To align the unit for best operation, use a standard r.f. signal generator. With a modulated r.f. signal, peak the i.f. transformers for m aximum output at 455 kc. Adjust the oscillator trimmer capacitor (across C1b) for tracking at the high-frequency end of the dial (around 1500 kc.) and the padder capacitor (C2) and oscillator "slug" (in L2) for tracking at the low-frequency end of the band (about 600 kc.), "rocking" the tuning capacitor as you do so. If an antenna trimmer capacitor is provided (across C1a), adjust this for maximum output above 1550 kilocycles.
High-Voltage "Generator." Reader Charles Rakes, of 4419 Harrison St., Kansas City, Mo., has submitted a pair of interesting applications for a high-voltage "generator" designed around a low-cost power transistor. Referring to Fig. 2, a CBS-Hytron Type 2N256 power transistor is connected as a modified "Hartley- type" oscillator. Base bias is determined by R1.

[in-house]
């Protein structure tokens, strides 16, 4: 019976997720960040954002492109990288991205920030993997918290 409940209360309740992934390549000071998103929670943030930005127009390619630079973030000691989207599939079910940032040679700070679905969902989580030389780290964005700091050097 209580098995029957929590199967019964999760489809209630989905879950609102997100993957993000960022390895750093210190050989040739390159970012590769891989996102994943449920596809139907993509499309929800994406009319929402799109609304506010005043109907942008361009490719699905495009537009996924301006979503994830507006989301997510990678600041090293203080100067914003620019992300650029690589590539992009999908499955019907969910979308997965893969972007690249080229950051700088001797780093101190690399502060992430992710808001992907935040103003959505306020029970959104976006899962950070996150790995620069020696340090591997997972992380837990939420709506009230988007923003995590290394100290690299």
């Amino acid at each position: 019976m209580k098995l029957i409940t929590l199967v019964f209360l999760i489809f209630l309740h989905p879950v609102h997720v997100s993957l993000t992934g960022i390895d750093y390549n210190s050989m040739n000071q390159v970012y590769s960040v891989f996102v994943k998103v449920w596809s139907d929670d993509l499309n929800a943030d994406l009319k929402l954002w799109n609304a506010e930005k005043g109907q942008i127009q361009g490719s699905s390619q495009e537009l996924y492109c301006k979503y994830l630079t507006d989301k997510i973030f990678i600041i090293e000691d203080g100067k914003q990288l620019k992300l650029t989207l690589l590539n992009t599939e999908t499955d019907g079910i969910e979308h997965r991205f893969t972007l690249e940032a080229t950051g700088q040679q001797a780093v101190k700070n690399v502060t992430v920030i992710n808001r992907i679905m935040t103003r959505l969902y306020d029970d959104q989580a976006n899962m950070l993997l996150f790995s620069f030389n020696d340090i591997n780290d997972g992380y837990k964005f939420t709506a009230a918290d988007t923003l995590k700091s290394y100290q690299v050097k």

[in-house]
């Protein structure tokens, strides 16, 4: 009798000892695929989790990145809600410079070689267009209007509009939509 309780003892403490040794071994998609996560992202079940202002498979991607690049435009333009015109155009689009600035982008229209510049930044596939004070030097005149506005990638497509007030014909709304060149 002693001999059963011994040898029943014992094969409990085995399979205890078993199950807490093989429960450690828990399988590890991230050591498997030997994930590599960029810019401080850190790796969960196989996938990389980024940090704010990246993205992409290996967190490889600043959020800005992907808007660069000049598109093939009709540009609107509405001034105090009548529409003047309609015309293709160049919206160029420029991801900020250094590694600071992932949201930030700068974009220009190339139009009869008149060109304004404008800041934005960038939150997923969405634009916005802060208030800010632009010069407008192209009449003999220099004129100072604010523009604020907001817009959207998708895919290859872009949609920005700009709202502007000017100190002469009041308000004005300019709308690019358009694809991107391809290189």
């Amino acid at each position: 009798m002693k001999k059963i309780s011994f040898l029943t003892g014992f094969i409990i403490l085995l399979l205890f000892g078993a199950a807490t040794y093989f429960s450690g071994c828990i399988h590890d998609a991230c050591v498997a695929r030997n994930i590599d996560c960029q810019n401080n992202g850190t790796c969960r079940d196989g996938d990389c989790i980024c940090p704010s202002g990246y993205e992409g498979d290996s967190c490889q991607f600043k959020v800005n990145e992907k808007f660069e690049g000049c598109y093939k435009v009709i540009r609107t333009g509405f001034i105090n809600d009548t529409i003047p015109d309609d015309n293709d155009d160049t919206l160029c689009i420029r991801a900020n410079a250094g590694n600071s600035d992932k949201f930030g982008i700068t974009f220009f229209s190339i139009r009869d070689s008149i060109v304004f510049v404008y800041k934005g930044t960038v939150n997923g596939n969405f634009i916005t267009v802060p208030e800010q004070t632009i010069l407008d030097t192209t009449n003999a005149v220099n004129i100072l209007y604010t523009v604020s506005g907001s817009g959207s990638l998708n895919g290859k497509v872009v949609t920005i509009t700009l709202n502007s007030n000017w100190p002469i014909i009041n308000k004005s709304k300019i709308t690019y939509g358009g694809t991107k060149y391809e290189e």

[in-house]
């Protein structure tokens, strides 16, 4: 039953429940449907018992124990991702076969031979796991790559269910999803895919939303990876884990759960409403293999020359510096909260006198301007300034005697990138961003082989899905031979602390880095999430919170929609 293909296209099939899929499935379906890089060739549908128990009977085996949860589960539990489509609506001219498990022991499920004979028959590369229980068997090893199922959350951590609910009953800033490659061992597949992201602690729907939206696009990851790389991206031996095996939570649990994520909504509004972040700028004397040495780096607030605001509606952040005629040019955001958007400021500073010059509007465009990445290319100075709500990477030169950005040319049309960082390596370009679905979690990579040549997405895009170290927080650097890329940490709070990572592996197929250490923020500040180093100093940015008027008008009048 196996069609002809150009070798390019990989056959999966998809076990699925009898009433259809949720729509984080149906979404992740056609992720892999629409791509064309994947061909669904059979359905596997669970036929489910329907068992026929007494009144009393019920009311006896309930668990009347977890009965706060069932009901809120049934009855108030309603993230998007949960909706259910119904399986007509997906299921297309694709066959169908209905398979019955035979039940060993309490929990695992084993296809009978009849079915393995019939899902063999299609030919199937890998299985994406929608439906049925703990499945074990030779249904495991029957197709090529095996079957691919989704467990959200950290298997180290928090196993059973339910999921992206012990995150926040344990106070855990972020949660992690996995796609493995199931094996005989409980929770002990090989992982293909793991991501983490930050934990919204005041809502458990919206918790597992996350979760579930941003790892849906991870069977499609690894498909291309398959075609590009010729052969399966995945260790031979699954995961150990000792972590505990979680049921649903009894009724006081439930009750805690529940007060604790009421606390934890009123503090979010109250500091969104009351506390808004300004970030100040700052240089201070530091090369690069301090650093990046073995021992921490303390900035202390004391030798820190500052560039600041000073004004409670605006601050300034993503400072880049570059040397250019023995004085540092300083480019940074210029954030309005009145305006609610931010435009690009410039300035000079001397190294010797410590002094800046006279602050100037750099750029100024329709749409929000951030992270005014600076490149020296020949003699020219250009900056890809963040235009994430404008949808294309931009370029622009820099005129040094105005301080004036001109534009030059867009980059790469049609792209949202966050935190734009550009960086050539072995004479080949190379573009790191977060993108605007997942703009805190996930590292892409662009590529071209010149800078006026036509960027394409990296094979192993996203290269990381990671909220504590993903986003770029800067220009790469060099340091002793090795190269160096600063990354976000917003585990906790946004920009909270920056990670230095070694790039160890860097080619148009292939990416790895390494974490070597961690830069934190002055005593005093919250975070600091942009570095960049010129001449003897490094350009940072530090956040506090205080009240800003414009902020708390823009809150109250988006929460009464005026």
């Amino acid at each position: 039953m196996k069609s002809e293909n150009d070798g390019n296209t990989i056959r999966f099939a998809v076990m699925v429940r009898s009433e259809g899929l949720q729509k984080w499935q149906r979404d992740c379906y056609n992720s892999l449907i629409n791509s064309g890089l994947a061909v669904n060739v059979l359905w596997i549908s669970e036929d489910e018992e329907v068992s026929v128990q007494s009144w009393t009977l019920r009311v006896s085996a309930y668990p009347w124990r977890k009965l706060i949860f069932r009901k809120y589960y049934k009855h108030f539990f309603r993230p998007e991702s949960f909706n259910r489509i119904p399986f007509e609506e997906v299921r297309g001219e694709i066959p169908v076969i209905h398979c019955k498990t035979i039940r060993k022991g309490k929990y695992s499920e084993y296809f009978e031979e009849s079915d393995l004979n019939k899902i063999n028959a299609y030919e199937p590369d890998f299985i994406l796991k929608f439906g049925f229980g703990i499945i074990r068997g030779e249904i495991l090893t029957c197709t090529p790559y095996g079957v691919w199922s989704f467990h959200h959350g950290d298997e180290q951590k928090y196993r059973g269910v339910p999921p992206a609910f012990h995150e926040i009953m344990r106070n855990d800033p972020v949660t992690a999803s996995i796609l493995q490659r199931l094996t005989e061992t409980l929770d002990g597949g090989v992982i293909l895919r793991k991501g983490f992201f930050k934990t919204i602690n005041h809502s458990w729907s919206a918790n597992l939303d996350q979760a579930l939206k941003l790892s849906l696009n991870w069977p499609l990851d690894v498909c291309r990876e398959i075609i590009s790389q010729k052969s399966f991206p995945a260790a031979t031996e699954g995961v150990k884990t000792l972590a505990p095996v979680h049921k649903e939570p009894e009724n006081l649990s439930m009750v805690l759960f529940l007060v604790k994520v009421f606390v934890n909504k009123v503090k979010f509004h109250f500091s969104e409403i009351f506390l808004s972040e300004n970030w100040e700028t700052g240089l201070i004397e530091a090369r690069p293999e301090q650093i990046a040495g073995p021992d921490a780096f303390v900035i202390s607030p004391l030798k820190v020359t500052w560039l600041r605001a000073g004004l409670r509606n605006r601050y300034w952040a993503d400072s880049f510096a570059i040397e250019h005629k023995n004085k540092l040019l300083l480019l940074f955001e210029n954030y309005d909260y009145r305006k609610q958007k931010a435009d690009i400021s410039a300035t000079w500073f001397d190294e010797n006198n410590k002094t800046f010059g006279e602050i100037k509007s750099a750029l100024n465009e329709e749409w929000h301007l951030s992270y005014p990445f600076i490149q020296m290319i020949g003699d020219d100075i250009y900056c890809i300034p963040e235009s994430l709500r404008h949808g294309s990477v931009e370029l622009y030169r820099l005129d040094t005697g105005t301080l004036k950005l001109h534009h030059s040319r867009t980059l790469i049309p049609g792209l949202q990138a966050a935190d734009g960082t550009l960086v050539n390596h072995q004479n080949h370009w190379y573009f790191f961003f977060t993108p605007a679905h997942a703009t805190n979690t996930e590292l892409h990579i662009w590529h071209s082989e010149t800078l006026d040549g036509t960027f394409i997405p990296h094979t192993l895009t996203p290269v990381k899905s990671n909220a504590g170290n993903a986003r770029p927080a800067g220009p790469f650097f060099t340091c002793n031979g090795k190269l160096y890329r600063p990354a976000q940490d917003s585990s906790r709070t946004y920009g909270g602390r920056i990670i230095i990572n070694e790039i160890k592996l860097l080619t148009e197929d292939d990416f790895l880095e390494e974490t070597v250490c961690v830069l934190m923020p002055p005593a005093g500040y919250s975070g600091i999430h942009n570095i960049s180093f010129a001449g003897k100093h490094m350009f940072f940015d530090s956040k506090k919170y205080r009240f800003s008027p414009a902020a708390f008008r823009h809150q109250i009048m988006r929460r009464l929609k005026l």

In operation, the a.c. voltage developed across the "primary" winding by the oscillator is stepped up by the secondary and used to operate a small (15-watt) fluorescent lamp (A) as a soft "night light," or power an "electric fence" (B) to keep livestock from straying.
Construction of the basic circuit is relatively simple and the wiring is completely non-critical. R1 is a 22-ohm, 2-watt carbon resistor. B1 can be any standard medium or large-sized 6-volt battery (such as a Burgess F4P1 or 2F4).